Sometimes, I start to hear people use a term a lot before I really understand what it means. If I’m being totally honest here, the very first time that I can remember this happening was with the phrase Fantasy Football. I’ve been a football fan since I was old enough to understand what it was, but before the Internet was standard in nearly every home, Fantasy Football was a much rarer thing. Once I started to hear about Fantasy Football every Sunday, though,I started to get some misconceptions in my head, namely that the game they were playing had nothing to do with the NFL version—which, if you play it, you know is completely untrue.
I don’t think I’m alone in saying that misconceptions taking hold like this happens a lot to all kinds of different people. I know I certainly see it happening in my line of work as a plumbing professional. Lately, in fact, I’ve been starting to talk to a lot of people who seem to all have the exact same question: what is low flow plumbing? These folks, who live all over our area from Sacramento down to Vacaville, seem to have heard a lot about it, but they just never have come right out and asked an expert exactly what low flow plumbing actually is.
So, that’s what I’d like to talk about here today: what is low flow plumbing, and why does it benefit homeowners to know all about it? Even if you already know or have never been curious, I’d urge you to stick with us. Knowing the details about low flow plumbing and how to take advantage of new low flow plumbing technology will ultimately bolster your home’s water efficiency—and save you money on your water bill.
What Is Low Flow Plumbing?
Simply put, low flow plumbing is a way for homeowners to decrease the flow of water in their faucets, aerators, toilets, and showerheads without necessarily decreasing the actual pressure of the water. With that in mind, homeowners may have already guessed what the central benefit of this is: you will inherently find yourself using less water on a month-to-month basis than you did before.
It’s pretty simple logic, really. If there’s less water coming out of your plumbing system, then it will ultimately cost you less to pay off your monthly water bill.
It’s pretty simple logic, really. If there’s less water coming out of your plumbing system, then it will ultimately cost you less to pay off your monthly water bill. You will, of course, also be helping out with the Northern California drought. That’s really nice, obviously, but, hey, if you can save some money for yourself at the same time, why not embrace that too?
How to Use Low Flow Plumbing Fixtures at Home
What generally happens after I tell folks about low flow plumbing is that they then want to know how they can use it in their homes. That’s a subject I’m always ready and excited to discuss. There are so many kinds of great low flow plumbing equipment choices, including special types of fixtures for your faucets, toilets, and showerheads.
One thing that I recommend anyone who is interested in this do is to call a local plumbing professional right away. Anyone who is well-versed on plumbing repair will also be able to give you all the info that you might need to decide if embracing low flow plumbing is a good move for your home. They can also help you take advantage of any potential Northern California plumbing rebate programs that can save you money on the purchase and installation costs associated with this decision.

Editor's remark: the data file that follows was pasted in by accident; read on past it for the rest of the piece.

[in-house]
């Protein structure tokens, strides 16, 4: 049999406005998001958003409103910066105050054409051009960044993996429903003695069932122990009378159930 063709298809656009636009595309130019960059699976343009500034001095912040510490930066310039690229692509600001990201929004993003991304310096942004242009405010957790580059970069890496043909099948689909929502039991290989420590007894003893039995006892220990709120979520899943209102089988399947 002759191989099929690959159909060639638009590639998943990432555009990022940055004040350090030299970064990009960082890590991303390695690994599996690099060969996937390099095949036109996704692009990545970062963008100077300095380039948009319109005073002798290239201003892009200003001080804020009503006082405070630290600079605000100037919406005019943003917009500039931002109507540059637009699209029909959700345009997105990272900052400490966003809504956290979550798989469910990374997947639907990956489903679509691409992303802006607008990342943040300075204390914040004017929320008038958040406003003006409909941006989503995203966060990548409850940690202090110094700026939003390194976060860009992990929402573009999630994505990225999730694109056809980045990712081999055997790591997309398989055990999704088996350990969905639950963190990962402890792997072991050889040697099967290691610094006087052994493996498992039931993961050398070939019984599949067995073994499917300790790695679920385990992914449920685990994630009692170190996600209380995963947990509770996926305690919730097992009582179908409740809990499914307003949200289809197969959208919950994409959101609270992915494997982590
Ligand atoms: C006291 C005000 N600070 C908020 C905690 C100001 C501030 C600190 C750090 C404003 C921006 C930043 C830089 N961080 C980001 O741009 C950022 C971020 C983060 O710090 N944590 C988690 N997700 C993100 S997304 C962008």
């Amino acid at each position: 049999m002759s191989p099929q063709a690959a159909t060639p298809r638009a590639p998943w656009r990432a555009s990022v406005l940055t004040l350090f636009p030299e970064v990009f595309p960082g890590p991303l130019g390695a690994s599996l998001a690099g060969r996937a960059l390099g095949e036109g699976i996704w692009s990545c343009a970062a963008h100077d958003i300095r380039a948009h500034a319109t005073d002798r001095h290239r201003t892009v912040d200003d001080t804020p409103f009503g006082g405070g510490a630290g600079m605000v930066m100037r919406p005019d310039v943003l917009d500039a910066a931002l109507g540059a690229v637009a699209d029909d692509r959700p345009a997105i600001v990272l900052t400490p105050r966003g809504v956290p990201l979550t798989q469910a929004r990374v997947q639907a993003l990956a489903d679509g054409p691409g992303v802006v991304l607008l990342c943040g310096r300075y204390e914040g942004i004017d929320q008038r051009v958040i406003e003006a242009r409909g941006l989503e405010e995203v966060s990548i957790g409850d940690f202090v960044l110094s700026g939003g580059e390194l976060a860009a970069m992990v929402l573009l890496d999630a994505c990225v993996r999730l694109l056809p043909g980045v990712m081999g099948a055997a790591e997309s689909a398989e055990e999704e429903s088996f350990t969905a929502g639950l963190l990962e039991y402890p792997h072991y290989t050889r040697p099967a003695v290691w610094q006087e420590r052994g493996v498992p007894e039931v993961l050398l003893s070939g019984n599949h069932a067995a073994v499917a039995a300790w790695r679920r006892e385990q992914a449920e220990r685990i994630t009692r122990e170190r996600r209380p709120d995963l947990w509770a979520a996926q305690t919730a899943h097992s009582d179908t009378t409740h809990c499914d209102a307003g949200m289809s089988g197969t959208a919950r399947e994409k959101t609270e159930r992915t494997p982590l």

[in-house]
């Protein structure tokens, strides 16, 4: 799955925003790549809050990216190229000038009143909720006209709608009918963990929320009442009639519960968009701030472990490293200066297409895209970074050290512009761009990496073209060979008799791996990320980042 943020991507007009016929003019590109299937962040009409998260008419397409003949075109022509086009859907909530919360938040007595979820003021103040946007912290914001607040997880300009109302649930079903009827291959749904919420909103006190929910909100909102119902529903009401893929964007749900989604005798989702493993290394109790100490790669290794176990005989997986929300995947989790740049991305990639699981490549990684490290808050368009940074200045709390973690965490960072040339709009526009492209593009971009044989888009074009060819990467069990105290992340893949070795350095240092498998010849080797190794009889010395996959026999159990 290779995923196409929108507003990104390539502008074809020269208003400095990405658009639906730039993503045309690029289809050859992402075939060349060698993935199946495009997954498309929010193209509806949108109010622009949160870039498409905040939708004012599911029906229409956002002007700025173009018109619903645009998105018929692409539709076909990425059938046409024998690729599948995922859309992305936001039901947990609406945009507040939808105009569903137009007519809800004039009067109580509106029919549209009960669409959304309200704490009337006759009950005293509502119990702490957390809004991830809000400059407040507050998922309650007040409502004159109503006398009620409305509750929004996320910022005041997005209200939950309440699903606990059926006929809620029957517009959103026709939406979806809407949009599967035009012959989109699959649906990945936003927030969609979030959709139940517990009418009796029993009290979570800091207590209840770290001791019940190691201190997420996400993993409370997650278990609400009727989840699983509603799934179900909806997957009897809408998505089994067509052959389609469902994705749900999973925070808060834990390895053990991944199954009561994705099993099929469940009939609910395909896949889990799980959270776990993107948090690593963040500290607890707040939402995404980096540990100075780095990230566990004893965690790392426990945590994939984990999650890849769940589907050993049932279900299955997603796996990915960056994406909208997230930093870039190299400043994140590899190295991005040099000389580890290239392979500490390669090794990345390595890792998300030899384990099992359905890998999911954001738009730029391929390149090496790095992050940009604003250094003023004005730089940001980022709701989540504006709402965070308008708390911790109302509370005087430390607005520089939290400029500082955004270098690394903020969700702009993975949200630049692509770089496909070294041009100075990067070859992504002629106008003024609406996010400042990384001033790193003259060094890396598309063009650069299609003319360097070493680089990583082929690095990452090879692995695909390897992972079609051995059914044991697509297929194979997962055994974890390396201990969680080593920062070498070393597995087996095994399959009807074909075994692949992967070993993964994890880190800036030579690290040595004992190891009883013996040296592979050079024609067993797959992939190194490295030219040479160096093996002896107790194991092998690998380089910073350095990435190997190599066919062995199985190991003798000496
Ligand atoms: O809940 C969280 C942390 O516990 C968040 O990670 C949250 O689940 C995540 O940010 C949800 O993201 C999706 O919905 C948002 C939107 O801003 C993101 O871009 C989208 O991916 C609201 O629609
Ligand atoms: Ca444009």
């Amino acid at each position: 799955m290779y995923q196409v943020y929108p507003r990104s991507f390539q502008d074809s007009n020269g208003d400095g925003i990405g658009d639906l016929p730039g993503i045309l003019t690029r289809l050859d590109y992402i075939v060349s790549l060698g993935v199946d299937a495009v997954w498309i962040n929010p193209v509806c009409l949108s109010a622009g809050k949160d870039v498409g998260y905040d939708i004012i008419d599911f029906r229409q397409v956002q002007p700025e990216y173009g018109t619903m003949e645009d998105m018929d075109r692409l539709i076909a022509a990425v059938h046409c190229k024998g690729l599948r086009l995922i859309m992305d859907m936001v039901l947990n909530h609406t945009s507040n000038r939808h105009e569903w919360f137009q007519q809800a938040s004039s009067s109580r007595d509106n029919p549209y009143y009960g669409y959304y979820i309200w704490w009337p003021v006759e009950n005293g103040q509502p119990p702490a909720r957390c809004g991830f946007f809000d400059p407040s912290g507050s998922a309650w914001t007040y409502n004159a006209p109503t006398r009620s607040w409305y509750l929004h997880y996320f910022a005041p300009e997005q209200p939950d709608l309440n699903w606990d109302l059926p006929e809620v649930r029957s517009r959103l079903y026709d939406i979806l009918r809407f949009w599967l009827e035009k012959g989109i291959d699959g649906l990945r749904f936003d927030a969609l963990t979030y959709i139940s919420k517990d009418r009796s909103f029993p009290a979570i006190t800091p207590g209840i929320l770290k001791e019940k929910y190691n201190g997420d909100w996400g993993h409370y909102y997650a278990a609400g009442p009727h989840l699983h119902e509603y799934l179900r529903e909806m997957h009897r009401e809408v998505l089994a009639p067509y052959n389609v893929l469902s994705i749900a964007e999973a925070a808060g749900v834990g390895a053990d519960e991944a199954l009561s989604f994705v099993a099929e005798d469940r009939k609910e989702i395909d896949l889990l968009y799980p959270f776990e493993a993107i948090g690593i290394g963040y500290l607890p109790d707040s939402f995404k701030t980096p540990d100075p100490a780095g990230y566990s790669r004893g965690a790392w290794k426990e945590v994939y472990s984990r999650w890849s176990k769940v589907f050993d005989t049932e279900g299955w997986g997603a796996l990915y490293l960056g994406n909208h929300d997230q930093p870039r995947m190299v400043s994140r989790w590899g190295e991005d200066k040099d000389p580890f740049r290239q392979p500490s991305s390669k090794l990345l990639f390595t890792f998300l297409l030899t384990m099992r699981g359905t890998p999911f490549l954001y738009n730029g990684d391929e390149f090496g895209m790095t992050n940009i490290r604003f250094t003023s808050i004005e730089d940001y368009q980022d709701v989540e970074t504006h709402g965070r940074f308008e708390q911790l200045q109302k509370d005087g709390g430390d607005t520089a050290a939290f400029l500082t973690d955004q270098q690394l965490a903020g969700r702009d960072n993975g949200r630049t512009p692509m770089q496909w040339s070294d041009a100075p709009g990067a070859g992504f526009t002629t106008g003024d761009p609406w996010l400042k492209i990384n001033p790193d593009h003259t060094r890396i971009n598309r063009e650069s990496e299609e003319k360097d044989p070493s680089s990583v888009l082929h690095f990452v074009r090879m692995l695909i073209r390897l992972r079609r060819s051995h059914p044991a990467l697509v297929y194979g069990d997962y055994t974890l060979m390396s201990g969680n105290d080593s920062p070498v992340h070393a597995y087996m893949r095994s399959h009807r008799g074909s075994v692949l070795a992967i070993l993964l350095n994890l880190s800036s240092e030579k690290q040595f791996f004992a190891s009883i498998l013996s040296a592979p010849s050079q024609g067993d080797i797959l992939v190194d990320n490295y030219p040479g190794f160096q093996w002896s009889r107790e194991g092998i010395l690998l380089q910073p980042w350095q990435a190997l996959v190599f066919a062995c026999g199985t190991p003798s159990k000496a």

What If I Have Some Concerns About Low Flow Plumbing?
The third and final question that almost always finds its way into a discussion about low flow plumbing is: what’s the catch? People naturally just don’t believe it when you say there’s a great new way for them to save some money every month. It’s most common for folks to worry that embracing low flow plumbing in order to bolster their home’s water efficiency will lead to showers with really weak water pressure.
…there are also new shower heads that use new technology that pushes water out with vacuum force, even when it’s low flow.
The low pressure question is definitely one that a trained plumber can help you address. Showerheads are the thing most commonly asked about, and, yes, low flow plumbing can reduce your pressure. However, there are also new shower heads that use new technology that pushes water out with vacuum force, even when it’s low flow. Make sure to ask a plumber about that. As far as toilets and sinks? Well, the chances are that you won’t even notice the low flow plumbing difference in those areas.
I personally use a number of low flow plumbing fixtures in my own home, from the toilet to the showerheads to the sinks, and I really like both saving money every month on my water bill—as well as feeling like I’m doing my part to be as efficient with my home’s water as possible. I’ve been using these things for so long that I can’t even remember if I noticed a difference right after I made the switch.
I would, of course, be more than happy to help you answer this question and any others that you might have about how to make your home more water efficient. Here at Bell Brothers, we have the expertise and the experience you need to ensure you’re making the best possible decision at all times. Give us a call today!
At Bell Brothers, our trained plumbing professionals would be happy to answer the question of what is low flow plumbing, as well as any other questions you may have about the water efficiency situation in your home. Contact us today to schedule a free in-home consultation.
Image courtesy KarlyukAV